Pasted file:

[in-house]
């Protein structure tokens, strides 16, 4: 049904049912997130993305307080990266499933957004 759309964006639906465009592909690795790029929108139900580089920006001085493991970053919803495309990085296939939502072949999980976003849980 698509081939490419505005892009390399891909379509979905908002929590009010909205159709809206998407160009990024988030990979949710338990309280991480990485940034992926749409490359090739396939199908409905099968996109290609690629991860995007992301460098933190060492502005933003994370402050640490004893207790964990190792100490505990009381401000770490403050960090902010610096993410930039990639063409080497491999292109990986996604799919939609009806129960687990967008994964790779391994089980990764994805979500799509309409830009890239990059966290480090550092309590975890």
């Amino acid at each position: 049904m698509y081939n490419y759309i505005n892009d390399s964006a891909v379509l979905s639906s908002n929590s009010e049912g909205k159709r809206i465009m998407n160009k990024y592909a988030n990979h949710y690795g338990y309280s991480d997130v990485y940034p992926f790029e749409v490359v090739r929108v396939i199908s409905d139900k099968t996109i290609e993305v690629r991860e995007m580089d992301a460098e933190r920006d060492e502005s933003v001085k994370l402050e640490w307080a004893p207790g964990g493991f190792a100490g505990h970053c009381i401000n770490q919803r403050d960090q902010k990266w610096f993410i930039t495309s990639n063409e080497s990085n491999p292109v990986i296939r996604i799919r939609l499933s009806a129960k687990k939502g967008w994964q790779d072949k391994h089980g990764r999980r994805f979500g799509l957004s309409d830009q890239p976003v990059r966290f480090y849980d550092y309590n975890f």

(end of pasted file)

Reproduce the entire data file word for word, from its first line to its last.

[in-house]
């Protein structure tokens, strides 16, 4: 049904049912997130993305307080990266499933957004 759309964006639906465009592909690795790029929108139900580089920006001085493991970053919803495309990085296939939502072949999980976003849980 698509081939490419505005892009390399891909379509979905908002929590009010909205159709809206998407160009990024988030990979949710338990309280991480990485940034992926749409490359090739396939199908409905099968996109290609690629991860995007992301460098933190060492502005933003994370402050640490004893207790964990190792100490505990009381401000770490403050960090902010610096993410930039990639063409080497491999292109990986996604799919939609009806129960687990967008994964790779391994089980990764994805979500799509309409830009890239990059966290480090550092309590975890």
């Amino acid at each position: 049904m698509y081939n490419y759309i505005n892009d390399s964006a891909v379509l979905s639906s908002n929590s009010e049912g909205k159709r809206i465009m998407n160009k990024y592909a988030n990979h949710y690795g338990y309280s991480d997130v990485y940034p992926f790029e749409v490359v090739r929108v396939i199908s409905d139900k099968t996109i290609e993305v690629r991860e995007m580089d992301a460098e933190r920006d060492e502005s933003v001085k994370l402050e640490w307080a004893p207790g964990g493991f190792a100490g505990h970053c009381i401000n770490q919803r403050d960090q902010k990266w610096f993410i930039t495309s990639n063409e080497s990085n491999p292109v990986i296939r996604i799919r939609l499933s009806a129960k687990k939502g967008w994964q790779d072949k391994h089980g990764r999980r994805f979500g799509l957004s309409d830009q890239p976003v990059r966290f480090y849980d550092y309590n975890f």